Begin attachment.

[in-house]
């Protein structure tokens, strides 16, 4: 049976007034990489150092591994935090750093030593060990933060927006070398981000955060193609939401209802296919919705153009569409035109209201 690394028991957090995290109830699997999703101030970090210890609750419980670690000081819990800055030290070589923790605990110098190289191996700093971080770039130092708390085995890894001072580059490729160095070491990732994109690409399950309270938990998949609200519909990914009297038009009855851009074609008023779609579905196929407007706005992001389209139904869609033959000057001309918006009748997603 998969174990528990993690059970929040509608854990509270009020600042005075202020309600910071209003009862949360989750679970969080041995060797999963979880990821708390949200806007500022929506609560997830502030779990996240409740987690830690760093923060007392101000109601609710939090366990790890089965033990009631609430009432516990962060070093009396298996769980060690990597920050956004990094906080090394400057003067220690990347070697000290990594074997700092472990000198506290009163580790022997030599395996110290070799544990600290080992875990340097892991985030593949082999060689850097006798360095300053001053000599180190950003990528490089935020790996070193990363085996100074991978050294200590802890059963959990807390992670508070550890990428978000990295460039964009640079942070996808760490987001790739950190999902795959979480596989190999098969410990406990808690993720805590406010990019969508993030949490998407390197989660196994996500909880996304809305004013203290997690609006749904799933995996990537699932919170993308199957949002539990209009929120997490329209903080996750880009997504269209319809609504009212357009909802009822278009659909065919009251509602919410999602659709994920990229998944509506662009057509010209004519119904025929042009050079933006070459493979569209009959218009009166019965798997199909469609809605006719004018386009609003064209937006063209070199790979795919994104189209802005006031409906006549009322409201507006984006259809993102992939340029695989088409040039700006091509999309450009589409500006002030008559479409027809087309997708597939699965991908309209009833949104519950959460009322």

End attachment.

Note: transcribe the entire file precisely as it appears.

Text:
[in-house]
């Protein structure tokens, strides 16, 4: 049976007034990489150092591994935090750093030593060990933060927006070398981000955060193609939401209802296919919705153009569409035109209201 690394028991957090995290109830699997999703101030970090210890609750419980670690000081819990800055030290070589923790605990110098190289191996700093971080770039130092708390085995890894001072580059490729160095070491990732994109690409399950309270938990998949609200519909990914009297038009009855851009074609008023779609579905196929407007706005992001389209139904869609033959000057001309918006009748997603 998969174990528990993690059970929040509608854990509270009020600042005075202020309600910071209003009862949360989750679970969080041995060797999963979880990821708390949200806007500022929506609560997830502030779990996240409740987690830690760093923060007392101000109601609710939090366990790890089965033990009631609430009432516990962060070093009396298996769980060690990597920050956004990094906080090394400057003067220690990347070697000290990594074997700092472990000198506290009163580790022997030599395996110290070799544990600290080992875990340097892991985030593949082999060689850097006798360095300053001053000599180190950003990528490089935020790996070193990363085996100074991978050294200590802890059963959990807390992670508070550890990428978000990295460039964009640079942070996808760490987001790739950190999902795959979480596989190999098969410990406990808690993720805590406010990019969508993030949490998407390197989660196994996500909880996304809305004013203290997690609006749904799933995996990537699932919170993308199957949002539990209009929120997490329209903080996750880009997504269209319809609504009212357009909802009822278009659909065919009251509602919410999602659709994920990229998944509506662009057509010209004519119904025929042009050079933006070459493979569209009959218009009166019965798997199909469609809605006719004018386009609003064209937006063209070199790979795919994104189209802005006031409906006549009322409201507006984006259809993102992939340029695989088409040039700006091509999309450009589409500006002030008559479409027809087309997708597939699965991908309209009833949104519950959460009322």